Indeed, Israel’s national memorial to the Holocaust, Yad Vashem, admitted as much when it took the unusual step of writing to U.S. Ambassador to Israel Thomas Nides urging the Biden administration not to sanction Abramovich, specifically citing his backing for Jewish causes. The letter was sent shortly after Abramovich donated $3 million to Yad Vashem, making him the second-largest donor to the institution after the late Sheldon Adelson and his wife, Dr. Miriam Adelson.

On March 10, however, Yad Vashem suspended its “strategic partnership” with Abramovich. Even if that was not the institution’s first choice, it was still a wise one. Many of the sanctioned oligarchs have busily insisted that they have no ties to Putin and are opposed to the bestial invasion of Ukraine in a transparent bid to recover their fortunes. Abramovich has even claimed that he was poisoned while trying to broker an agreement between Moscow and Kyiv in early March, though no photographs were ever released of the swollen eyes and peeling skin the oligarch was reportedly left with.

Jewish organizations should play no part in pushing the narrative of oligarch benevolence. It’s certainly true that our community has benefited from their largesse, but that would not have been possible had Western governments, banks and investment funds not fallen over themselves to attract the oligarchs’ investments in property, media, marquee sports teams and other valuable assets in the first place. Moreover, in accepting their hefty donations, Jewish organizations provided oligarchs with an equally valuable service, allowing their names to be associated primarily with philanthropic and charitable works, rather than their murky relations with the dictator in the Kremlin.

That cozy exchange cannot—and should not—survive the war in Ukraine. Jewish organizations exist to serve their communities, not the individuals who fund them. In that sense, the EJC’s indignant response to the British government’s measures against Kantor represents an unfortunate low for that organization.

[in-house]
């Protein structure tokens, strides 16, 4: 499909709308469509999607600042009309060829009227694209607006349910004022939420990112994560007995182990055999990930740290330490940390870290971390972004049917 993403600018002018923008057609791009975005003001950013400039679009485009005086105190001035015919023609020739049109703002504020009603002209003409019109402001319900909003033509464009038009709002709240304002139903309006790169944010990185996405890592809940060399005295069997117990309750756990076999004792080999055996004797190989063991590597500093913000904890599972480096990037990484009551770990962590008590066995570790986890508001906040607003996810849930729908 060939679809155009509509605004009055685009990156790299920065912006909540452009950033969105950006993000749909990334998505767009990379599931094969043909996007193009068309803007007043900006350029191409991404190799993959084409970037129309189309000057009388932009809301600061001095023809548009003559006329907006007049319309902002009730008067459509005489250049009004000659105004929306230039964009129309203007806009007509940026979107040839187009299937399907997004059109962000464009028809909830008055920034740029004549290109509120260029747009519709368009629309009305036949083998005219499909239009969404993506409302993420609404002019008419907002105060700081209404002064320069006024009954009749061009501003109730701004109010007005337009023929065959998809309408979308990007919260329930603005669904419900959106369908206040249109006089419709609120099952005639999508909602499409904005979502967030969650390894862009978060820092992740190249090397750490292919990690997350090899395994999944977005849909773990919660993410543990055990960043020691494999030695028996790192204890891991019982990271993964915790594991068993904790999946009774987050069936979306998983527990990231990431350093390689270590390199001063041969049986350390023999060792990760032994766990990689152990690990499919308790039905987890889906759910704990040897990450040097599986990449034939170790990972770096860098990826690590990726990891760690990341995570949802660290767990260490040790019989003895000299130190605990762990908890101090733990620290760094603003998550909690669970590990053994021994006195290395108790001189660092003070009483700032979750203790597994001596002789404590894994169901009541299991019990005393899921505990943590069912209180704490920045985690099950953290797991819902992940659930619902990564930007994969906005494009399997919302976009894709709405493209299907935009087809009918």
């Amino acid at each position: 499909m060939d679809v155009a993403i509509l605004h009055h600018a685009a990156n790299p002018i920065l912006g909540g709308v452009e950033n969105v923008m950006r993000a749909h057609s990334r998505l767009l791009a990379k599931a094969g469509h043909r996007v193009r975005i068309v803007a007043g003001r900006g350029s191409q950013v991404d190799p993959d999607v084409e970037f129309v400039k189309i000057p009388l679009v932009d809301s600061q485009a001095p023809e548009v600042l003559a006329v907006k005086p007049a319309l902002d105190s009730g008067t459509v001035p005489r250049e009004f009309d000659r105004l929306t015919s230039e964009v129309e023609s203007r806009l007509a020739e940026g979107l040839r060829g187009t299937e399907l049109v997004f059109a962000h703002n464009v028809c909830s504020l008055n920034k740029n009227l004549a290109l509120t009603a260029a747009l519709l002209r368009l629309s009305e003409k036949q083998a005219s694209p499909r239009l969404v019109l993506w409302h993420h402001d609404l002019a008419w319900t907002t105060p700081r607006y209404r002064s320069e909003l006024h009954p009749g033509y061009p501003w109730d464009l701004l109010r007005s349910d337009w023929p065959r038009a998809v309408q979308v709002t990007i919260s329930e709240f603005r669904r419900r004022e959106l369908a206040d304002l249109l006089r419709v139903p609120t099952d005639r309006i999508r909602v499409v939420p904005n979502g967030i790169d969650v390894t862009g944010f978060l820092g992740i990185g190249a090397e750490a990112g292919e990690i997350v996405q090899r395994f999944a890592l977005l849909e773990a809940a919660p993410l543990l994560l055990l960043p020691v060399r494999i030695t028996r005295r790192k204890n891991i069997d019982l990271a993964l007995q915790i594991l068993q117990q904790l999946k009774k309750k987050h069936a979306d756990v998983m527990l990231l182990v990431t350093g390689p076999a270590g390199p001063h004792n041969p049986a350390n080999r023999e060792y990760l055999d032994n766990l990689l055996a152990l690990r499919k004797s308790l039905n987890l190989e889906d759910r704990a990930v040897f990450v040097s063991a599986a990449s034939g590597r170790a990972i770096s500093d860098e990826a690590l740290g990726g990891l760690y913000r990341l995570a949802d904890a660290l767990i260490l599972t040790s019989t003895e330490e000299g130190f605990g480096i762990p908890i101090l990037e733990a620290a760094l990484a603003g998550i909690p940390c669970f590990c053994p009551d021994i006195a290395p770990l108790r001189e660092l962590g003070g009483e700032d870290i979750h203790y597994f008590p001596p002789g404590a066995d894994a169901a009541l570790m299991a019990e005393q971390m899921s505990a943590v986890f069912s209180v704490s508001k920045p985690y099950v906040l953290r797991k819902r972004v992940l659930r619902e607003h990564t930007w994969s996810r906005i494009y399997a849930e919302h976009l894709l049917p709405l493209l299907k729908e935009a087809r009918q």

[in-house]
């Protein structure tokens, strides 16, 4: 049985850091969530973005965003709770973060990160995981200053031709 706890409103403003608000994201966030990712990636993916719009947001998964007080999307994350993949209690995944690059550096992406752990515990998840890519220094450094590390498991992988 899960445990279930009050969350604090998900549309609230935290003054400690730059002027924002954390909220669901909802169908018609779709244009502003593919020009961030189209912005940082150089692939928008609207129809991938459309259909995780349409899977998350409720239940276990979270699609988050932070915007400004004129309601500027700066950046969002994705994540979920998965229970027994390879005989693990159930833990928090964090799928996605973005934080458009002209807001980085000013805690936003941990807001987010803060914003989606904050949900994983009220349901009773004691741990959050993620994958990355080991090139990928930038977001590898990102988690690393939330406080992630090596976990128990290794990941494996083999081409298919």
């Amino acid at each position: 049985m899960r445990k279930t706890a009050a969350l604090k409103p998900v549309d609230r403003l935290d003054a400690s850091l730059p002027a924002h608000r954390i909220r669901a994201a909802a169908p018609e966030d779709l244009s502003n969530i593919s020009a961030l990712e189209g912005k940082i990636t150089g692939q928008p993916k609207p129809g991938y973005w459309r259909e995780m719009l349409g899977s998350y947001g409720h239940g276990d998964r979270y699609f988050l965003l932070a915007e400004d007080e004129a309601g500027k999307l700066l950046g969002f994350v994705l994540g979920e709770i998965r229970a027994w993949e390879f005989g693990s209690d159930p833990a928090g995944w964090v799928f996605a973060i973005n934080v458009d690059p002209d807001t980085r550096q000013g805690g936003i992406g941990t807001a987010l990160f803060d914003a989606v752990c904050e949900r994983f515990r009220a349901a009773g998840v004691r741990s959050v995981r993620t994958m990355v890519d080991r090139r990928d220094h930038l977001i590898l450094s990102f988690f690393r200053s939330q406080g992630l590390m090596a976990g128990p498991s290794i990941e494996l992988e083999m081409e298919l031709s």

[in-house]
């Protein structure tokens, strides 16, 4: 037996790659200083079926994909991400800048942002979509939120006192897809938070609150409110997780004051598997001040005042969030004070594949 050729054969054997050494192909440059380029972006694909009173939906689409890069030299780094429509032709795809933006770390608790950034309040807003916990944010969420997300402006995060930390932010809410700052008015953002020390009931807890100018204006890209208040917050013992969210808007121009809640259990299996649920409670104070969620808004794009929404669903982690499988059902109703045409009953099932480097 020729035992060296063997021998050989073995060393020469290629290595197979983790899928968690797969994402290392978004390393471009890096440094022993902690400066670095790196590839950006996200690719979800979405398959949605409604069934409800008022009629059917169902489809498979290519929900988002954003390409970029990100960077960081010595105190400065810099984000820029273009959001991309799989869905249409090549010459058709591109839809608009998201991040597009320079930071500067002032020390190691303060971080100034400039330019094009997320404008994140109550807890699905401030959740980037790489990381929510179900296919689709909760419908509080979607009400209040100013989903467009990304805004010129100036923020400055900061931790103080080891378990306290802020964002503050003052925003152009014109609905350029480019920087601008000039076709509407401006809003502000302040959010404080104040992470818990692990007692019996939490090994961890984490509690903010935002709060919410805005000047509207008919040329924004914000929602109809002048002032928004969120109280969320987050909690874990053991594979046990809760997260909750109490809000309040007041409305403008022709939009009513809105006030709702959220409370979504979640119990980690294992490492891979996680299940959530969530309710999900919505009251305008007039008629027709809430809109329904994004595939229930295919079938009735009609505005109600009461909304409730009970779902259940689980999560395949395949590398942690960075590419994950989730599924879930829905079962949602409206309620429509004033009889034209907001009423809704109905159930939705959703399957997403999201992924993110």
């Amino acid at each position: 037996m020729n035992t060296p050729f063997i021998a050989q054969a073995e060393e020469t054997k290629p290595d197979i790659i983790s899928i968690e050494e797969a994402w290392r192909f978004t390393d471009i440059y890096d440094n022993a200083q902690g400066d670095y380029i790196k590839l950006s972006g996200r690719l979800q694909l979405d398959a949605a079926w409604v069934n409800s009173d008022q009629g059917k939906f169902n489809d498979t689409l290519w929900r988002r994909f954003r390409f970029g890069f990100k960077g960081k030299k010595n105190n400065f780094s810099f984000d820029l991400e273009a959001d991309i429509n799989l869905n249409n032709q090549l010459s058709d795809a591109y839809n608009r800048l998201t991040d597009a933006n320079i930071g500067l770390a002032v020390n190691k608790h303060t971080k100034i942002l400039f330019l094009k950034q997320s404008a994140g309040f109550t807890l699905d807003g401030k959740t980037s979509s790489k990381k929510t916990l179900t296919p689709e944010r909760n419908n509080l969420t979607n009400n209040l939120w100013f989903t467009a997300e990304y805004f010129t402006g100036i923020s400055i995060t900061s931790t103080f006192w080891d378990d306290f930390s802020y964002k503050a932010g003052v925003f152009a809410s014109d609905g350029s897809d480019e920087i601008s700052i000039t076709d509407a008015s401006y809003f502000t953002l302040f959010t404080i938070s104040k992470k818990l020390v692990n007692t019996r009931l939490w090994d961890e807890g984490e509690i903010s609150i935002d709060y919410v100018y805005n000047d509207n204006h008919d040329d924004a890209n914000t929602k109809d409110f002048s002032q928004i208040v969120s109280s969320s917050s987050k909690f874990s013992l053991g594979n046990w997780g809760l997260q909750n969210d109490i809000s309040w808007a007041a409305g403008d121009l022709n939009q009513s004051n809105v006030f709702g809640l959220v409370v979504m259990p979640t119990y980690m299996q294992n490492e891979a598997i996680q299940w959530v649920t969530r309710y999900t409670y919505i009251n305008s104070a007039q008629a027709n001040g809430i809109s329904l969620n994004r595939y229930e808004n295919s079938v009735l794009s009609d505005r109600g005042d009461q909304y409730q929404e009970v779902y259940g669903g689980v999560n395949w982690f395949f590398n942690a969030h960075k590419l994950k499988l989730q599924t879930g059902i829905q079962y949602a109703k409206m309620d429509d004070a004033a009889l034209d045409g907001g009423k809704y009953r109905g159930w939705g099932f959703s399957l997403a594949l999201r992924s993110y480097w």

Describing itself as “deeply shocked and appalled” in a statement issued on April 6, the EJC sought to portray Kantor as an individual beyond reproach who has “dedicated his life to the security and well-being of Europe’s Jewish communities and the fight against antisemitism, racism and xenophobia.” While that might be true, it doesn’t address any of the serious concerns about his business activities that led the British government to sanction Kantor. Nor does it address the fundamental reason for the sanctions—Putin’s invasion of Ukraine, in which a degree of military incompetence has been compensated for by monstrous war crimes that include torture, mass executions and rape.

Other Jewish groups must avoid falling into the same trap. Apart from anything, the awful optics of standing up for a handful of oligarchs whose protector is now engaged in some of the worst atrocities seen in Europe since World War II should be self-evident.

So far, Jewish communities in Europe and the United States, along with tens of thousands of ordinary Israelis who have demonstrated in Tel Aviv and other cities, have distinguished themselves in their response to Ukraine’s plight, in both humanitarian and political terms. That is a stance to be proud of. And it means that the time has come to say goodbye to the oligarchs.

Ben Cohen is a New York City-based journalist and author who writes a weekly column on Jewish and international affairs for JNS.